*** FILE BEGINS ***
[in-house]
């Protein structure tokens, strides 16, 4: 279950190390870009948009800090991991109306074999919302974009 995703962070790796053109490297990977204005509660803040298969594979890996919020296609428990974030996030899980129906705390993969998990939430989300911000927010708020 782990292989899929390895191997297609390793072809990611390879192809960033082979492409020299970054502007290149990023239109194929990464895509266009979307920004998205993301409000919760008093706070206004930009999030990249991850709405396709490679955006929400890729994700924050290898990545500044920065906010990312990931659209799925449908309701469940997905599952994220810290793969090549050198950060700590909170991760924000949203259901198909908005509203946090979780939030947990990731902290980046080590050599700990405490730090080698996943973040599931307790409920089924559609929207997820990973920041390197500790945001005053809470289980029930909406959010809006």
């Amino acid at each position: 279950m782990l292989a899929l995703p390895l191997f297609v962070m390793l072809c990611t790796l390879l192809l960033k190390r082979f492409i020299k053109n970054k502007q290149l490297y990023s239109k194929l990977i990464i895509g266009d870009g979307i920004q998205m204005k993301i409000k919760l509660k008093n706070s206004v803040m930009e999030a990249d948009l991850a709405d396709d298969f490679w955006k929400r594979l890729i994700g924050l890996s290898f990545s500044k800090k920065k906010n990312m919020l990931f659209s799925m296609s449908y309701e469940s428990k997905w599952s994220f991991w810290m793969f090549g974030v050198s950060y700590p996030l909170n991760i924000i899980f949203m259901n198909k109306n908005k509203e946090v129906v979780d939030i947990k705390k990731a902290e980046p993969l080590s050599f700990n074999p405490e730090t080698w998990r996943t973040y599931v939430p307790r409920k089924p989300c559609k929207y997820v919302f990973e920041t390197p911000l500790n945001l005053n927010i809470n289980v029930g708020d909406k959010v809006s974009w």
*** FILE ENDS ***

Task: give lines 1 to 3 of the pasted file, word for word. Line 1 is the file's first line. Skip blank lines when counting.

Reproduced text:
[in-house]
């Protein structure tokens, strides 16, 4: 279950190390870009948009800090991991109306074999919302974009 995703962070790796053109490297990977204005509660803040298969594979890996919020296609428990974030996030899980129906705390993969998990939430989300911000927010708020 782990292989899929390895191997297609390793072809990611390879192809960033082979492409020299970054502007290149990023239109194929990464895509266009979307920004998205993301409000919760008093706070206004930009999030990249991850709405396709490679955006929400890729994700924050290898990545500044920065906010990312990931659209799925449908309701469940997905599952994220810290793969090549050198950060700590909170991760924000949203259901198909908005509203946090979780939030947990990731902290980046080590050599700990405490730090080698996943973040599931307790409920089924559609929207997820990973920041390197500790945001005053809470289980029930909406959010809006």
């Amino acid at each position: 279950m782990l292989a899929l995703p390895l191997f297609v962070m390793l072809c990611t790796l390879l192809l960033k190390r082979f492409i020299k053109n970054k502007q290149l490297y990023s239109k194929l990977i990464i895509g266009d870009g979307i920004q998205m204005k993301i409000k919760l509660k008093n706070s206004v803040m930009e999030a990249d948009l991850a709405d396709d298969f490679w955006k929400r594979l890729i994700g924050l890996s290898f990545s500044k800090k920065k906010n990312m919020l990931f659209s799925m296609s449908y309701e469940s428990k997905w599952s994220f991991w810290m793969f090549g974030v050198s950060y700590p996030l909170n991760i924000i899980f949203m259901n198909k109306n908005k509203e946090v129906v979780d939030i947990k705390k990731a902290e980046p993969l080590s050599f700990n074999p405490e730090t080698w998990r996943t973040y599931v939430p307790r409920k089924p989300c559609k929207y997820v919302f990973e920041t390197p911000l500790n945001l005053n927010i809470n289980v029930g708020d909406k959010v809006s974009w």